|Research in Professor Stultz’ group revolves around two general themes. Firstly, a major thrust of the group is to use computational methods to understand conformational changes in macromolecules and the effect of structural transitions on common human diseases. Secondly, his group draws upon concepts in signal processing and machine learning to develop computational biomarkers that identify patients at high risk of adverse cardiovascular events. His research group employs an interdisciplinary approach that utilizes techniques drawn from computational chemistry, signal processing, and basic biochemistry.
Modeling the Unfolded State of Disordered Proteins
Risk Stratification for Patients with Cardiovascular Disease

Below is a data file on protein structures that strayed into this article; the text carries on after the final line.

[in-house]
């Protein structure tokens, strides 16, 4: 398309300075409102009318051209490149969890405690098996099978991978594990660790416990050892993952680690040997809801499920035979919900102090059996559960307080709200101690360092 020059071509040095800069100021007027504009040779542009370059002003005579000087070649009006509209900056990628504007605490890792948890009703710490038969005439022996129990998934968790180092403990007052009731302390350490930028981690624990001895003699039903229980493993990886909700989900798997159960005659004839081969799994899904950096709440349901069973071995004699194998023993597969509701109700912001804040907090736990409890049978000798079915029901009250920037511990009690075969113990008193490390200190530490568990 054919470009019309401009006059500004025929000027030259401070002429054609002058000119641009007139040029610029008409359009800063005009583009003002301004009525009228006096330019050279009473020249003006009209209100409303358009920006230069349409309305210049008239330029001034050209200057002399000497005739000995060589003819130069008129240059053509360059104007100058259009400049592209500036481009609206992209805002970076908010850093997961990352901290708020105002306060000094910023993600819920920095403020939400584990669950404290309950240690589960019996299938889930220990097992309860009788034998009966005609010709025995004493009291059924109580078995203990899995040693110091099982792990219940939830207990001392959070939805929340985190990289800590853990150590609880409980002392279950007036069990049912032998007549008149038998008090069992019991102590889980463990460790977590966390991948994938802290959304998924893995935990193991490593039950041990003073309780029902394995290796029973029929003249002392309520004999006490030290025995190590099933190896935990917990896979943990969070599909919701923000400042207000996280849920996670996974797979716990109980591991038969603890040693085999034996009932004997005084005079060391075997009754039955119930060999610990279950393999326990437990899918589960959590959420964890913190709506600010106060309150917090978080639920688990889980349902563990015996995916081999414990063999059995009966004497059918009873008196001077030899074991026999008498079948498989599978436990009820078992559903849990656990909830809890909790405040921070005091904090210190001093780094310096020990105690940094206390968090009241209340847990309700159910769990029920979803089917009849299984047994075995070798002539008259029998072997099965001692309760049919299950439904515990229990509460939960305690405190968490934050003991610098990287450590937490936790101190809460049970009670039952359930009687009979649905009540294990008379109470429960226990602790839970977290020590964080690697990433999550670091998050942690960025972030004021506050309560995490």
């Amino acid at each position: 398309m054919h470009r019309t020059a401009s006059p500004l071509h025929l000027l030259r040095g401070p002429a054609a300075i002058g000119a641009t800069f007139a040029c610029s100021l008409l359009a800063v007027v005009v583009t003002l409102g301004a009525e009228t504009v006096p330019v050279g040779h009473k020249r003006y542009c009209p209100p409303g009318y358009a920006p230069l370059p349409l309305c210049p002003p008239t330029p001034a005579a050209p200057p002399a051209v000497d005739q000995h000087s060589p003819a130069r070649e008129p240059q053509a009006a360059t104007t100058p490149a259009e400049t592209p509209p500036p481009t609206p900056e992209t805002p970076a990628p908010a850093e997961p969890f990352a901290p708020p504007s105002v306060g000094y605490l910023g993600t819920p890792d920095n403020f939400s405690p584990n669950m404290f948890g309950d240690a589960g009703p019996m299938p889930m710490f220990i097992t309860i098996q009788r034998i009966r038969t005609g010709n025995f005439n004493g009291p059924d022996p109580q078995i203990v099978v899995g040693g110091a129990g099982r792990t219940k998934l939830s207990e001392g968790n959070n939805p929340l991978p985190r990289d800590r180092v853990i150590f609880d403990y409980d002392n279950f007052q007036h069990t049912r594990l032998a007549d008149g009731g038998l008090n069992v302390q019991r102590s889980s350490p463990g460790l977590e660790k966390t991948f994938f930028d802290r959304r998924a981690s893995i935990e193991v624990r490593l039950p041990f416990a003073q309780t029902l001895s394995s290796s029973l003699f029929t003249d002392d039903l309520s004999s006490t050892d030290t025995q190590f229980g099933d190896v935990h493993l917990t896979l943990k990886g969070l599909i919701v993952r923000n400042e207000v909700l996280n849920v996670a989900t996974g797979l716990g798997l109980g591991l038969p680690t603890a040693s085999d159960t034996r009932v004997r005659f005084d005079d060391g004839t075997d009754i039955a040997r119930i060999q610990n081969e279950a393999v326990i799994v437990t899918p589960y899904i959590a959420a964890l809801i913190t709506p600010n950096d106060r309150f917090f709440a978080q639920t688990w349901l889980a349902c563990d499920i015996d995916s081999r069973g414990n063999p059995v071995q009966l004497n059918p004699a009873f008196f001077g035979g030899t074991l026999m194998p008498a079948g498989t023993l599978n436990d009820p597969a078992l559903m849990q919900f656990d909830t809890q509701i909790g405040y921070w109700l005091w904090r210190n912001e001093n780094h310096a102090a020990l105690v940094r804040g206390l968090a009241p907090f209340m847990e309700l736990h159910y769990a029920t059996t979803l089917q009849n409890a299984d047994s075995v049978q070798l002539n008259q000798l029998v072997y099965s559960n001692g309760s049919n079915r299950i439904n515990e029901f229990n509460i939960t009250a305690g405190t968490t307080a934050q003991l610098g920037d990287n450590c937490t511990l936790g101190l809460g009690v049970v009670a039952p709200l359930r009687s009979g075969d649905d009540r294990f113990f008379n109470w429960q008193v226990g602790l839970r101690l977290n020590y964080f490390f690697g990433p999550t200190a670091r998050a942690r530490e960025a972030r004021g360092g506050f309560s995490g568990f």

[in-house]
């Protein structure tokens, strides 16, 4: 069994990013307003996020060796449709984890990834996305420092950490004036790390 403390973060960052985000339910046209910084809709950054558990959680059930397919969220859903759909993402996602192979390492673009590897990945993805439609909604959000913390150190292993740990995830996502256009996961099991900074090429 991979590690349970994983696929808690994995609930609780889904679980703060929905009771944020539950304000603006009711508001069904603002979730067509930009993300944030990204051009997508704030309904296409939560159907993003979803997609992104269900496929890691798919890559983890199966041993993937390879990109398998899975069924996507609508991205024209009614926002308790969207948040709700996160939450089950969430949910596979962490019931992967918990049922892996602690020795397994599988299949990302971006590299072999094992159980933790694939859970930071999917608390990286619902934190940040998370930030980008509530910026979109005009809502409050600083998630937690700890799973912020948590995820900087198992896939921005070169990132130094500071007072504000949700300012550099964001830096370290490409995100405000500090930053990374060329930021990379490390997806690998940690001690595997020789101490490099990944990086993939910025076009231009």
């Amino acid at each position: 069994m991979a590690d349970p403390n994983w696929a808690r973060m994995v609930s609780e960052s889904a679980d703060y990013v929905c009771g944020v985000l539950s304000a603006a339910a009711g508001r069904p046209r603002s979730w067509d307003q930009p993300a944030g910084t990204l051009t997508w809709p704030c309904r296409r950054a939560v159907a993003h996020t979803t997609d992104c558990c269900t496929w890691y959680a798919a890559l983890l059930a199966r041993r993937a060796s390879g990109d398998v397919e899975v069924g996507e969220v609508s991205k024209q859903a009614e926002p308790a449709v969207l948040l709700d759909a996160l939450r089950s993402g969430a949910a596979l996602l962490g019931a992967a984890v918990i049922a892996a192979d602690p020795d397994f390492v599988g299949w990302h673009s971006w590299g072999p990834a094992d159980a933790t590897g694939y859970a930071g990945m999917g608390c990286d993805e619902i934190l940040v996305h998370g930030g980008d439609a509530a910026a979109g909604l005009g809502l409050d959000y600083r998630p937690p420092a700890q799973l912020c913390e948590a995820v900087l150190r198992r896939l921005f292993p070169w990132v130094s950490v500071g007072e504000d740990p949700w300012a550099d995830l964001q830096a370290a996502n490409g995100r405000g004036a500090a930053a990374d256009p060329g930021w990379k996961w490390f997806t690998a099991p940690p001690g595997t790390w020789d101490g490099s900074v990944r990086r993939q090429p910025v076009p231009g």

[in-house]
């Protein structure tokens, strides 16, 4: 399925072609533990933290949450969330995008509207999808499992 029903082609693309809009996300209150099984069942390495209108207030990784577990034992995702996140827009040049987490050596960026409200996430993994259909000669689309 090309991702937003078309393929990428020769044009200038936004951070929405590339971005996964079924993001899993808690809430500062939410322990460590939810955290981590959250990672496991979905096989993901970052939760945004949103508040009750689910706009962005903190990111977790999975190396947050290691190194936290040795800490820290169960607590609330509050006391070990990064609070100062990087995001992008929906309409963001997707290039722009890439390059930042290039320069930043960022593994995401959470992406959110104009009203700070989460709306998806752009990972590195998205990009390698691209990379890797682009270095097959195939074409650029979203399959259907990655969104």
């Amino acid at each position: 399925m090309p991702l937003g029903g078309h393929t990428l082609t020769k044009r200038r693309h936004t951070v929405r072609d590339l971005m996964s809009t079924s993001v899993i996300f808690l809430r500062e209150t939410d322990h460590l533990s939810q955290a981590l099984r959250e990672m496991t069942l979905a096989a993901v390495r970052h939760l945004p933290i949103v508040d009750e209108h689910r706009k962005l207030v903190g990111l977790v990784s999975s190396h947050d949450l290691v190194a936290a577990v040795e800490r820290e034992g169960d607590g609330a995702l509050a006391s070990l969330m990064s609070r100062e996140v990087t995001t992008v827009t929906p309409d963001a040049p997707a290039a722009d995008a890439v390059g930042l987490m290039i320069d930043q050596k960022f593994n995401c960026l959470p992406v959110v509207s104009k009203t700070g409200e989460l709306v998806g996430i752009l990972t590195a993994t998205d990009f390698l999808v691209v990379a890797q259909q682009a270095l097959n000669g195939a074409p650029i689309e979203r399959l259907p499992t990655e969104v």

We are interested in developing automated methods that can identify patients with cardiovascular disease who are at high risk of adverse outcomes. To do this we employ a variety of different methods grounded in signal progressing and machine learning. Our methods combine disparate types of clinical information (e.g., medical history, genetic information, physiologic signals) to arrive at models that can guide clinical decision making.